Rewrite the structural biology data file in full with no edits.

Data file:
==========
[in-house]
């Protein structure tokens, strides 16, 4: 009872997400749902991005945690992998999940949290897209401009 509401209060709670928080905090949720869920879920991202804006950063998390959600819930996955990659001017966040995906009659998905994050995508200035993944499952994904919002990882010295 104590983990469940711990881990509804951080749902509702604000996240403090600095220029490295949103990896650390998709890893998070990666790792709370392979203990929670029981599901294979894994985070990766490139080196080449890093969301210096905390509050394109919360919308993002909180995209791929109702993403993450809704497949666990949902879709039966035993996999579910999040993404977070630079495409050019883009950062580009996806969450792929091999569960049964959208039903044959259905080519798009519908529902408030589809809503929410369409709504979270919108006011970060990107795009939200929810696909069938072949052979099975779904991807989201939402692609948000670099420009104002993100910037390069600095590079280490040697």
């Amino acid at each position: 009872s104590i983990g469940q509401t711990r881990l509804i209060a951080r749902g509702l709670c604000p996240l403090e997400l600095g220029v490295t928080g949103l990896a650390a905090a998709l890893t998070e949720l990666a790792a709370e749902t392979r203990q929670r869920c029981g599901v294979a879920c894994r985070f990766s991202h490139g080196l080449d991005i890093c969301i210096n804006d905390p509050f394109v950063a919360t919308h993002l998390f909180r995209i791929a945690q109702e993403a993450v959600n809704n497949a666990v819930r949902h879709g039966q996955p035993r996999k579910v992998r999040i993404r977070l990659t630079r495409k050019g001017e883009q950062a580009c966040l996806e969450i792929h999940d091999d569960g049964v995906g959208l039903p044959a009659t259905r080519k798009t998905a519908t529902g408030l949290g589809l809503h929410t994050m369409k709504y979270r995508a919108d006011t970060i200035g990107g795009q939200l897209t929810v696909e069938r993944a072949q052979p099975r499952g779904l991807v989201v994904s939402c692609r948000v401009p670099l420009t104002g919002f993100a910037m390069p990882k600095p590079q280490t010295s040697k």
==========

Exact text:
[in-house]
């Protein structure tokens, strides 16, 4: 009872997400749902991005945690992998999940949290897209401009 509401209060709670928080905090949720869920879920991202804006950063998390959600819930996955990659001017966040995906009659998905994050995508200035993944499952994904919002990882010295 104590983990469940711990881990509804951080749902509702604000996240403090600095220029490295949103990896650390998709890893998070990666790792709370392979203990929670029981599901294979894994985070990766490139080196080449890093969301210096905390509050394109919360919308993002909180995209791929109702993403993450809704497949666990949902879709039966035993996999579910999040993404977070630079495409050019883009950062580009996806969450792929091999569960049964959208039903044959259905080519798009519908529902408030589809809503929410369409709504979270919108006011970060990107795009939200929810696909069938072949052979099975779904991807989201939402692609948000670099420009104002993100910037390069600095590079280490040697």
């Amino acid at each position: 009872s104590i983990g469940q509401t711990r881990l509804i209060a951080r749902g509702l709670c604000p996240l403090e997400l600095g220029v490295t928080g949103l990896a650390a905090a998709l890893t998070e949720l990666a790792a709370e749902t392979r203990q929670r869920c029981g599901v294979a879920c894994r985070f990766s991202h490139g080196l080449d991005i890093c969301i210096n804006d905390p509050f394109v950063a919360t919308h993002l998390f909180r995209i791929a945690q109702e993403a993450v959600n809704n497949a666990v819930r949902h879709g039966q996955p035993r996999k579910v992998r999040i993404r977070l990659t630079r495409k050019g001017e883009q950062a580009c966040l996806e969450i792929h999940d091999d569960g049964v995906g959208l039903p044959a009659t259905r080519k798009t998905a519908t529902g408030l949290g589809l809503h929410t994050m369409k709504y979270r995508a919108d006011t970060i200035g990107g795009q939200l897209t929810v696909e069938r993944a072949q052979p099975r499952g779904l991807v989201v994904s939402c692609r948000v401009p670099l420009t104002g919002f993100a910037m390069p990882k600095p590079q280490t010295s040697k």